Use of Game Theory and Stochastic Programming for Supply Chain Optimization
thesisposted on 28.10.2014 by Amy David
In order to distinguish essays and pre-prints from academic theses, we have a separate category. These are often much longer text based documents than a paper.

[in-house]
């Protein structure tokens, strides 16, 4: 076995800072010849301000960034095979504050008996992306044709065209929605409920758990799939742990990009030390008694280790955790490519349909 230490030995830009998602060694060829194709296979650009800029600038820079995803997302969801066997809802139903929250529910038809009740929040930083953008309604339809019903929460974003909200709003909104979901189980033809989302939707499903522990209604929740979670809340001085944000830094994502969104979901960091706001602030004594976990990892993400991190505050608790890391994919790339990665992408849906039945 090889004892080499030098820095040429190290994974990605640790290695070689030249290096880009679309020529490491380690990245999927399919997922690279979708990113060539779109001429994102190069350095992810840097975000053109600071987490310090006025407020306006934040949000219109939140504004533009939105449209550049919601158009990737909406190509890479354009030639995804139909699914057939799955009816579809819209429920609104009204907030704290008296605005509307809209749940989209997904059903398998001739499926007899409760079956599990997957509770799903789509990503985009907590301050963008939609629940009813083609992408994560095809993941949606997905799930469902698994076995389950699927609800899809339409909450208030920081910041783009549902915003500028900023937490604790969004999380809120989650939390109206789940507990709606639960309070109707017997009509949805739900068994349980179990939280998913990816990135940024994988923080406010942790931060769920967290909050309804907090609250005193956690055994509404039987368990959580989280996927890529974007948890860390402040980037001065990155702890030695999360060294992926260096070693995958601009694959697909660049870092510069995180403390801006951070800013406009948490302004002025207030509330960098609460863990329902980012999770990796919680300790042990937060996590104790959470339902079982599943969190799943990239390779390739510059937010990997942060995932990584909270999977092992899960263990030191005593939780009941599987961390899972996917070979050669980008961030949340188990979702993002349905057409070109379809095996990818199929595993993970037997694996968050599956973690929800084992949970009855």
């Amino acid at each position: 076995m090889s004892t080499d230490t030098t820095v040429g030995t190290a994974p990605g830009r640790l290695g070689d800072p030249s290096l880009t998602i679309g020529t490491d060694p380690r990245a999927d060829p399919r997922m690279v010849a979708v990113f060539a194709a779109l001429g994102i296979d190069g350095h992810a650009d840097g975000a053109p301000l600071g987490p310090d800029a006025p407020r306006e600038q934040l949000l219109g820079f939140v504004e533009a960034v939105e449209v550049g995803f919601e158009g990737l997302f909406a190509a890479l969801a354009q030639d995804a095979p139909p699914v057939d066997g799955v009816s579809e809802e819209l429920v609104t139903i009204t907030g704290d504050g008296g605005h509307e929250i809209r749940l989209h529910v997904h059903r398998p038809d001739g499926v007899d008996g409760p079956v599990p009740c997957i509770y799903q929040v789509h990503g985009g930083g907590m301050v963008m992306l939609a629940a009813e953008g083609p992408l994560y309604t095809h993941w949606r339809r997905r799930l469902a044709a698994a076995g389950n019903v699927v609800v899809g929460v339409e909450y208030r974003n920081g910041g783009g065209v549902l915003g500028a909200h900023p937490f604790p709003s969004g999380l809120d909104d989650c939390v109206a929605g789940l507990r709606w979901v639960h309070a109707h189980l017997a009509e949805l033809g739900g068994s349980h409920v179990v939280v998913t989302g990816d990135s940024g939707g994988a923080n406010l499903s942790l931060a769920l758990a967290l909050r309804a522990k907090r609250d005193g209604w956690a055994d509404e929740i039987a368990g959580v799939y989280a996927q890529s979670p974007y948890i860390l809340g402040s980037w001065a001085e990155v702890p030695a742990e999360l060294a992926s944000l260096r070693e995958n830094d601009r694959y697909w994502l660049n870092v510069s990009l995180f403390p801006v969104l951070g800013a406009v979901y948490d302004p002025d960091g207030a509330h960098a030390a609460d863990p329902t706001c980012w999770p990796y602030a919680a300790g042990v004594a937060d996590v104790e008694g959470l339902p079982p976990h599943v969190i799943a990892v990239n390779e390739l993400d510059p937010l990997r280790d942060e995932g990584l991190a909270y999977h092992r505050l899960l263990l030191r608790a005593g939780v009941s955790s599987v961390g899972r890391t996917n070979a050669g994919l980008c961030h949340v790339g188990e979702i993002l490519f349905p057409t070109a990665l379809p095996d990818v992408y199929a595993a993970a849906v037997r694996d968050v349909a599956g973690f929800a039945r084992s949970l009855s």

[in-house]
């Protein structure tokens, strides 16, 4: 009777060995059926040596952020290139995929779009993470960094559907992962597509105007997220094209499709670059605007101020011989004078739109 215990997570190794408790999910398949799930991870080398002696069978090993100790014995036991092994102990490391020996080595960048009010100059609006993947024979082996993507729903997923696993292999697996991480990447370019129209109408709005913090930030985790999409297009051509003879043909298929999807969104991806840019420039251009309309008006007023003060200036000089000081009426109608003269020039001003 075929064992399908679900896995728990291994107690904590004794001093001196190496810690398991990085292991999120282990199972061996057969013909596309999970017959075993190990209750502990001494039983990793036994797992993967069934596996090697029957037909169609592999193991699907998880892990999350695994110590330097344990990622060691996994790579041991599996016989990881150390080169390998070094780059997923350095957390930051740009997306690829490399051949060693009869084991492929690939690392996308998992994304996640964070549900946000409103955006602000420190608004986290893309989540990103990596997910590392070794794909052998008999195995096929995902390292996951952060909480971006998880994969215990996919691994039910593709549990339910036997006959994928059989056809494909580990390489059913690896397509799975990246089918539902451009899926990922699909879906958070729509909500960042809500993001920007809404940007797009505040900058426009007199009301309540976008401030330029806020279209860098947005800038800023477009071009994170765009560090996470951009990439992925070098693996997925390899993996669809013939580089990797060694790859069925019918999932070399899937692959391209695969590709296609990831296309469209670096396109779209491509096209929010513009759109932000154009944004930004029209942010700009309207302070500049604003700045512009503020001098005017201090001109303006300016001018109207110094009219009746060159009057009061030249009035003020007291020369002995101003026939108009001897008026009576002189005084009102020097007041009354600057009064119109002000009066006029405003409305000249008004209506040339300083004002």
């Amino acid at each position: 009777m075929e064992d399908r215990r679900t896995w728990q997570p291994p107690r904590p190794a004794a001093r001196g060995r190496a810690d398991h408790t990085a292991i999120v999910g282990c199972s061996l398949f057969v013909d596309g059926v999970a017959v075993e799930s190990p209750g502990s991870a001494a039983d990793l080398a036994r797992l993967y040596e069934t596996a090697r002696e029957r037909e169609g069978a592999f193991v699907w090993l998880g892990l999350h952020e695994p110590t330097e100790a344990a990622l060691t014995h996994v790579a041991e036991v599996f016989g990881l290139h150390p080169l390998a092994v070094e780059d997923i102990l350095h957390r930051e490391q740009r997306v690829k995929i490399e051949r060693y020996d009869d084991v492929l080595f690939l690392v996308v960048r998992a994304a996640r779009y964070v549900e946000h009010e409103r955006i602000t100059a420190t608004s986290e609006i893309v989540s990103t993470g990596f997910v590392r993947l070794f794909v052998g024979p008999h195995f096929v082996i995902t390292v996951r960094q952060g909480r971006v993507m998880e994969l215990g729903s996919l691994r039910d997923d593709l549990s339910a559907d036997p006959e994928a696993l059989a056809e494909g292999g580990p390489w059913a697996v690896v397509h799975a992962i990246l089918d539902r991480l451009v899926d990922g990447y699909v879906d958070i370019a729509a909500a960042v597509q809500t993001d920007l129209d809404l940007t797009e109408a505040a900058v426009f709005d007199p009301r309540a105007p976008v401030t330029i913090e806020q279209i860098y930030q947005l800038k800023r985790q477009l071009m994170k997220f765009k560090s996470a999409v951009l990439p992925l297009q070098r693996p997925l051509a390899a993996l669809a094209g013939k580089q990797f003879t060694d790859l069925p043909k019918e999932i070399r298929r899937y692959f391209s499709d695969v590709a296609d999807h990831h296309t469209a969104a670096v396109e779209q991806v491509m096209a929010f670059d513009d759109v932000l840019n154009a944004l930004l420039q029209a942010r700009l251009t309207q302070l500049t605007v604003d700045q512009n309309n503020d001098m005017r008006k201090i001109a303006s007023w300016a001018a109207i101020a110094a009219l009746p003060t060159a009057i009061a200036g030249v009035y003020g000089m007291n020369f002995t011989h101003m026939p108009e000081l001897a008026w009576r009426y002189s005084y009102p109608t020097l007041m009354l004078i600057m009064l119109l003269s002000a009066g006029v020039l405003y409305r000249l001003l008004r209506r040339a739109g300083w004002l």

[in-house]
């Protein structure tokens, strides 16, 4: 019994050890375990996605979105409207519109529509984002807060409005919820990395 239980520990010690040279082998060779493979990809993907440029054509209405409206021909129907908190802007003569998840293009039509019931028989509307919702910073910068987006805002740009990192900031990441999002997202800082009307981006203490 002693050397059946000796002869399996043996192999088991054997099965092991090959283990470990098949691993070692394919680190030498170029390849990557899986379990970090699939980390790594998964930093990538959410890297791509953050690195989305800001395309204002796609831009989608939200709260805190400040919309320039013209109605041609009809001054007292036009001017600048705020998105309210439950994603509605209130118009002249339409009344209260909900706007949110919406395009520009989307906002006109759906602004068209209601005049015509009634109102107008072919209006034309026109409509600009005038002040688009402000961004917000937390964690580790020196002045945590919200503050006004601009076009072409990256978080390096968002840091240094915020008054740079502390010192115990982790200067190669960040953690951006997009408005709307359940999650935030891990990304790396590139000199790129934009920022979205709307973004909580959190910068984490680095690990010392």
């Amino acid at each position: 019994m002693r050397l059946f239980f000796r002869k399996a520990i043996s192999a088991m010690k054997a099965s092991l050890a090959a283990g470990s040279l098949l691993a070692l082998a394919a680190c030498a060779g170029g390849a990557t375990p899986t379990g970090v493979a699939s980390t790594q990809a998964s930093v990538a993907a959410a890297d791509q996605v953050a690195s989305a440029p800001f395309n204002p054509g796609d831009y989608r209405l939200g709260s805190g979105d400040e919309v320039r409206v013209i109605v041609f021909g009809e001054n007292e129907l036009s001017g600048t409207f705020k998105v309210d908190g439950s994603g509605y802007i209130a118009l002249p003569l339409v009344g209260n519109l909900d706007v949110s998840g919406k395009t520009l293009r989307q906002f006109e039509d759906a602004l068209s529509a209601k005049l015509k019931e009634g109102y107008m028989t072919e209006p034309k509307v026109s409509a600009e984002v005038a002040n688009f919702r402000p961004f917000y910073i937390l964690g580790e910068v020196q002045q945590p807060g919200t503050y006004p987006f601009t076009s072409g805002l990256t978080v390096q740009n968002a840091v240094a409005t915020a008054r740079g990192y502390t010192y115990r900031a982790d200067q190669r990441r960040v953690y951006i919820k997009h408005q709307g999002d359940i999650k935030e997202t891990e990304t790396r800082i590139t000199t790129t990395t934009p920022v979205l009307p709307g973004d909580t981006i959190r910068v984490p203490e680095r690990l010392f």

This thesis investigates managerial decisions related to the design of a supply chain with the goal of maximizing profits. The work is divided into two parts, the first focusing on the use of game theory and the second focusing on the use of stochastic programming. In the first part, we study competition and coordination in a supply chain in which a supplier both operates a direct channel and sells its product through independent retailers. We find that the supplier generally prefers to have as many retailers as possible in the market, even if the retailers' equilibrium retail price is lower than that of the supplier, or if, at equilibrium, there are no sales through the direct channel. We also find that contracts known to coordinate a traditional supply chain do not coordinate the two-channel supply chain; thus we propose a linear quantity discount contract and demonstrate its ability to perfectly coordinate the two-channel supply chain with symmetric retailers. We study numerically the supply chain with asymmetric retailers and find that our key qualitative results are unaffected by retailer asymmetry. We then extend our investigation of the two-channel supply chain to that in which the supplier has limited capacity, subject to probabilistic constraints. We develop conditions under which the supplier should sell through the indirect channel, in spite of the risk that direct channel demand will go unfulfilled. In the second part, we present a case study of a large-scale stochastic optimization problem for USG, a building supplies manufacturer with plants and customers throughout North America. USG seeks to minimize total delivered cost, subject to capacity constraints and cost uncertainty. We first demonstrate that demand uncertainty, rather than production cost uncertainty, is the main cause of month-to-month variations in total cost. We then use the chance constraint method to optimize the network for the 50th percentile of demand, and reduce theoretical costs by approximately 4.8% (1.6% as implemented), as compared to the base case using a single month's demand and cost data.